We’ve all heard the epithet, “Women drivers!” Some of us have even said it ourselves. (Personally, I like to say, “Men drivers!” But that’s another issue.) Why do women drivers have such a bad reputation? And is it fair?
Charlotte Allen wrote about women drivers in her March 2, 2008 article for the Washington Post:
Depressing as it is, several of the supposed misogynist myths about female inferiority have been proven true. Women really are worse drivers than men, for example. A study published in 1998 by the Johns Hopkins schools of medicine and public health revealed that women clocked 5.7 auto accidents per million miles driven, in contrast to men’s 5.1, even though men drive about 74 percent more miles a year than women. The only good news was that women tended to take fewer driving risks than men, so their crashes were only a third as likely to be fatal. Those statistics were reinforced by a study released by the University of London in January showing that women and gay men perform more poorly than heterosexual men at tasks involving navigation and spatial awareness, both crucial to good driving. [So, gay men are tarred by the same brush as women are. Interesting.] Comment mine.
What I don’t get is the conclusion (is it Allen’s own or that of the researchers?) that women are worse drivers than men, even though men’s accidents are three times more likely to be fatal. I think I’d rather have a few fender benders over a fatal car crash. It just so happens that I personally know two men who killed the drivers of other cars by going left of center. I don’t know any women who have done the same. That’s hardly a statistical sample, but it does illustrate the point.
Okay, so men are more likely to take risks and to cause fatal car accidents. So what is it that women do so badly? Allen doesn’t discuss the reasons women have more accidents, but I have a few theories of my own:
Women are more distracted. We have more to think about because we are in charge of more things than men are. Men go to and from work, mainly. Or to and from sporting events. Or bars. And when they do, they are usually focused on just what’s in front of them. Women are thinking about their jobs, their children, their errands, their housework–oh, and their relationships. And I can’t help but wonder if having children in the car is a major distraction for women drivers. I know it was for me. For women, driving is a means to other ends. For men, driving is the end. They focus more on their driving but they also are more easily bothered by distractions.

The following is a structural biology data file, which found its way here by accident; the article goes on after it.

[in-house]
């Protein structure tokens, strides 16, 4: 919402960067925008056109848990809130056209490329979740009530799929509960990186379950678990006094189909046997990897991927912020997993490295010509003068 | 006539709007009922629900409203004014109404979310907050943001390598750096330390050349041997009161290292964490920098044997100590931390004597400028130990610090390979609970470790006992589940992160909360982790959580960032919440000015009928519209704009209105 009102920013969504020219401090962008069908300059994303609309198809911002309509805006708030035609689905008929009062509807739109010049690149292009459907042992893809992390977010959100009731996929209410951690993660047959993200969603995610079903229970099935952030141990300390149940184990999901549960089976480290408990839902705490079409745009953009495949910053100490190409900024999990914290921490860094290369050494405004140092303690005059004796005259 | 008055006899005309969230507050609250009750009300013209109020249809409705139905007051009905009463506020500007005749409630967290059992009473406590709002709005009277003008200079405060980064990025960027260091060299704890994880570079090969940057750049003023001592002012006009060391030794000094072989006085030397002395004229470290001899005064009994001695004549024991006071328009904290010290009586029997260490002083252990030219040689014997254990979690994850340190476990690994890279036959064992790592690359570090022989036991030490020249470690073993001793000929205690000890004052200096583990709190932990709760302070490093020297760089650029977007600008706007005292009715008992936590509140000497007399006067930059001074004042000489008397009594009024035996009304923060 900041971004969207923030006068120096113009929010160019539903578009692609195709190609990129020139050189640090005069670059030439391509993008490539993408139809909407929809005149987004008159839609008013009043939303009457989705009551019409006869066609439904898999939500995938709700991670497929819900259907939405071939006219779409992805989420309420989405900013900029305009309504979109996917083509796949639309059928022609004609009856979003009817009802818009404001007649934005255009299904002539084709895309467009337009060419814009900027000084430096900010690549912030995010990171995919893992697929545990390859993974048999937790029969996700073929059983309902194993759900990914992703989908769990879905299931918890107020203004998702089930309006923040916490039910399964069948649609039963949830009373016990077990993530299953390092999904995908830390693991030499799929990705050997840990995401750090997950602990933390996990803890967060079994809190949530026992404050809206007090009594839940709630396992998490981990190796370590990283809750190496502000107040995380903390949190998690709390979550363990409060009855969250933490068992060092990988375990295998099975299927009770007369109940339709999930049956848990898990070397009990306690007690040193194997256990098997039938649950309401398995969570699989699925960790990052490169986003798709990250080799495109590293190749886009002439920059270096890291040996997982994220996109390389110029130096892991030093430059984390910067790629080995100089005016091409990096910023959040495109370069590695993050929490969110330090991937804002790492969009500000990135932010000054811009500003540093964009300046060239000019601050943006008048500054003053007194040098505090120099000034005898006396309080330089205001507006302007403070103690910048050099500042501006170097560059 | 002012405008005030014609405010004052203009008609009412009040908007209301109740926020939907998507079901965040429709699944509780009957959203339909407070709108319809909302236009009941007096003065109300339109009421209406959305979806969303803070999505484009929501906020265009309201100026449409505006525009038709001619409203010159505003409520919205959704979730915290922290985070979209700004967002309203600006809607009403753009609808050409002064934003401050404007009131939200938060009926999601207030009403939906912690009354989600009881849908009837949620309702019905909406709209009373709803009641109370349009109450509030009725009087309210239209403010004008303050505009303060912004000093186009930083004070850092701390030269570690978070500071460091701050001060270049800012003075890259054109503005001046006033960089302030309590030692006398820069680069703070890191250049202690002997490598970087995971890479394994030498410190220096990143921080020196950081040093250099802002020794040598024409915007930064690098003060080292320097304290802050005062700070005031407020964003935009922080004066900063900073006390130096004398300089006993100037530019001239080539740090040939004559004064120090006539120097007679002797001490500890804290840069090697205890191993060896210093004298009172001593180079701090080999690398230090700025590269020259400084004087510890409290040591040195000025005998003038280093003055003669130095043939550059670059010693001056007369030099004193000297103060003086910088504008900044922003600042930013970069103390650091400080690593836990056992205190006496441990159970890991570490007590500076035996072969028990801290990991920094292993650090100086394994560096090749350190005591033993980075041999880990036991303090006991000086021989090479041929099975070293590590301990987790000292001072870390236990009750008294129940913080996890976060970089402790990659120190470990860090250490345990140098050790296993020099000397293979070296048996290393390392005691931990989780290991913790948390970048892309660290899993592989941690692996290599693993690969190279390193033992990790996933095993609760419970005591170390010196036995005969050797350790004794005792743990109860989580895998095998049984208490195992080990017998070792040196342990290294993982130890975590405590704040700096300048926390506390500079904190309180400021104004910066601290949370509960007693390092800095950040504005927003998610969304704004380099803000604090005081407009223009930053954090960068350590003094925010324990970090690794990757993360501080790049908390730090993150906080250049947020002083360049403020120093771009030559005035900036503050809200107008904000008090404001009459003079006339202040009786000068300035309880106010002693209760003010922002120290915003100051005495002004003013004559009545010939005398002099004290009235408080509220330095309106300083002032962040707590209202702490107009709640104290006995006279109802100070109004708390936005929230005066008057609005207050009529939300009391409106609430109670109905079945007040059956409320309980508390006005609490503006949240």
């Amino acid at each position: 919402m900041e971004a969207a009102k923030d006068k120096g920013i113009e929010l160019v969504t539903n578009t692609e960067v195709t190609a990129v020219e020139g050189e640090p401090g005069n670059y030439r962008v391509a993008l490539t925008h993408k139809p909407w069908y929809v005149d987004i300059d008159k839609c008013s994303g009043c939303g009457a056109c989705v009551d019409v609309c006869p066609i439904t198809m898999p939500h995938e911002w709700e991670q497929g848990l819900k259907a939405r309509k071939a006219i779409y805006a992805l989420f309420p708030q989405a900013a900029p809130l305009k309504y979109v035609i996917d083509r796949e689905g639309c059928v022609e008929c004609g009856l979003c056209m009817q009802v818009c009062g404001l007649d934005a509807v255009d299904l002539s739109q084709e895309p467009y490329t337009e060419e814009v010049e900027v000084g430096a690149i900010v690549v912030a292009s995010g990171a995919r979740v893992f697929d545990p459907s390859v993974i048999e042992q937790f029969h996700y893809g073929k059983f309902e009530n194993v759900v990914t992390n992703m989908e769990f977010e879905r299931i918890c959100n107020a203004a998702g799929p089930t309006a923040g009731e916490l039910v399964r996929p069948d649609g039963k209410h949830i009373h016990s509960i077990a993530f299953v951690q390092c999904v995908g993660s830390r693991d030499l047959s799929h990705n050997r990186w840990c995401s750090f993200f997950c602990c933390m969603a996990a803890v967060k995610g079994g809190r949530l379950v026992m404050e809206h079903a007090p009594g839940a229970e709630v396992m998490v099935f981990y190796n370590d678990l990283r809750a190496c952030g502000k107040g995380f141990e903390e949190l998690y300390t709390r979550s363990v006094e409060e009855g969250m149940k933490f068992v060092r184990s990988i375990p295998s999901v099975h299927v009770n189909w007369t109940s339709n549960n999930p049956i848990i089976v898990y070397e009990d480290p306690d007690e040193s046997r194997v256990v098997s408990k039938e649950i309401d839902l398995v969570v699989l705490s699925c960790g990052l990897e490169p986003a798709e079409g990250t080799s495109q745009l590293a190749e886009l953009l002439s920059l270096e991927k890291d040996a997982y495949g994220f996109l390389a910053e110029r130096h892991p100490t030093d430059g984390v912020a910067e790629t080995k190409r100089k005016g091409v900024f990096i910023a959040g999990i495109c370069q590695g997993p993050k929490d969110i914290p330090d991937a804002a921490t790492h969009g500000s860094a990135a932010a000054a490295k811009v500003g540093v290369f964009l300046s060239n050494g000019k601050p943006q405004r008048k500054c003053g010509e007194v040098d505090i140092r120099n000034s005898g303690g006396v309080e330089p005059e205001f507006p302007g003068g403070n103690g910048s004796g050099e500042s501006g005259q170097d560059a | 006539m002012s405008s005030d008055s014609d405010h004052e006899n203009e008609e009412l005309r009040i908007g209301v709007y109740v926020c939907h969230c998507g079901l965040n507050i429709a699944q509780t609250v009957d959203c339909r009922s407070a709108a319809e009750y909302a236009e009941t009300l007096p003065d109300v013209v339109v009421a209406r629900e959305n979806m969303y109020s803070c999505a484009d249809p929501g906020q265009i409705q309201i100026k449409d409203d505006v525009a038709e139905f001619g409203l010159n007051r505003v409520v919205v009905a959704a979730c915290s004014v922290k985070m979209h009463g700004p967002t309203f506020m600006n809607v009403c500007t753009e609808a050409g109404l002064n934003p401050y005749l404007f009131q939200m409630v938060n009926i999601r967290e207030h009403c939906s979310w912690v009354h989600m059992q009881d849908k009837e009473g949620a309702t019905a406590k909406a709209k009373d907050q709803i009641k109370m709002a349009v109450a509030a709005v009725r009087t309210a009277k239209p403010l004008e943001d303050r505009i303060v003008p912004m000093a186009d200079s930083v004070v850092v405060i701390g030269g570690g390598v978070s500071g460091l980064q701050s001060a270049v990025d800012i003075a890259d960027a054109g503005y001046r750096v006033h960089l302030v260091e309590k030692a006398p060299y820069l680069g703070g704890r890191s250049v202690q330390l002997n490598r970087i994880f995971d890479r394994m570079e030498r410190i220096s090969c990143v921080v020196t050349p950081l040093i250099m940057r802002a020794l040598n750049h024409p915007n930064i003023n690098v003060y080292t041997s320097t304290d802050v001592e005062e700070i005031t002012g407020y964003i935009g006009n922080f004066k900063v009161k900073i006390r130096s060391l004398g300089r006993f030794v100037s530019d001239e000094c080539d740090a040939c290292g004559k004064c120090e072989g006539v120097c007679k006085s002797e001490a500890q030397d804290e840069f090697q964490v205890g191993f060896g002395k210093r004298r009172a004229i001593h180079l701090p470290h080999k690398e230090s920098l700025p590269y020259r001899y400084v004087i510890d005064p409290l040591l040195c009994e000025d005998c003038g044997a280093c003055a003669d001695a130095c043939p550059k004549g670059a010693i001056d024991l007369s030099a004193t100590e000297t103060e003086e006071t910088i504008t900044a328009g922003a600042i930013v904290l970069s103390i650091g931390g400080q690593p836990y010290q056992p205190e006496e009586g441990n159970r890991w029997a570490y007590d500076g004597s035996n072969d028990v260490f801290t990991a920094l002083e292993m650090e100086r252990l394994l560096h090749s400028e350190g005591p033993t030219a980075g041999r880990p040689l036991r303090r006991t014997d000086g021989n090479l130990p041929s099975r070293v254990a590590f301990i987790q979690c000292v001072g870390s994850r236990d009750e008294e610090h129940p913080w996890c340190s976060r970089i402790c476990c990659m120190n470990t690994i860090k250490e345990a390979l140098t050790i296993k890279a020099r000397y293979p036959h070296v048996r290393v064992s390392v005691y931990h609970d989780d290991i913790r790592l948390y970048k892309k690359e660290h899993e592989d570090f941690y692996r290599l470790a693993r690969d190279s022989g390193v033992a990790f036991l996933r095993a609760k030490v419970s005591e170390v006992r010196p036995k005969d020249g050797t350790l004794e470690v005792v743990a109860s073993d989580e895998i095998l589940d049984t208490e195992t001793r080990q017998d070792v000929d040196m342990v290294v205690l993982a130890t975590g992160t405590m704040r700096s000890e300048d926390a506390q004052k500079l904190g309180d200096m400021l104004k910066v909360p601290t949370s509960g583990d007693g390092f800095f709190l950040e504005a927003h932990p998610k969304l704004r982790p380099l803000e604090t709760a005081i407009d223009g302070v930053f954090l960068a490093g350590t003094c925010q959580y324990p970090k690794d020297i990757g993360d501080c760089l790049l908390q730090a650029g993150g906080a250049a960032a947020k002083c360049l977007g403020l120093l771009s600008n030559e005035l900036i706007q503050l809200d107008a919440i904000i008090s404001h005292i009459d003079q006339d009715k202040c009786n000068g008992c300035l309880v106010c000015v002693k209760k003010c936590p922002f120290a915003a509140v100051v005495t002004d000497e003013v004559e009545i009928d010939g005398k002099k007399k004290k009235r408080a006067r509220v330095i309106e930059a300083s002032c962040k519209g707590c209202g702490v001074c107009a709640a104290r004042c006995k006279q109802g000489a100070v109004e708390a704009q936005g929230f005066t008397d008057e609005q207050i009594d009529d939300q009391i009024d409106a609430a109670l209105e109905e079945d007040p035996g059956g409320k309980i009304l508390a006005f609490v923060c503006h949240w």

Women don’t get as much experience behind the wheel as men do. Allen herself points out that men drive about 74% more than women do. Unfamiliarity with driving can cause accidents. Frankly, I was surprised that the difference in time clocked behind the wheel was so wide. When my children were still at home, I felt like I lived in the car. And that didn’t count my commute to work, grocery shopping and running errands. Perhaps the difference comes from the fact that men usually take over the wheel when they and their wives or girlfriends are both in the car. And then there are some women who rarely leave the house because of religious reasons, tradition, not having their own car or because they never learned how to drive in the first place.
Women do more in-city and close-to-home driving. Statistics show that the majority of traffic accidents occur within a 25 mile radius of one’s home. Women are not as likely as men to have long commutes, to travel for business or to drive on the freeway. They are more vulnerable to car accidents because of the complexity of city driving.
On the positive side, women are usually more careful drivers and more capable of handling distractions.
Go to Google Answers for more studies and statistics about female drivers.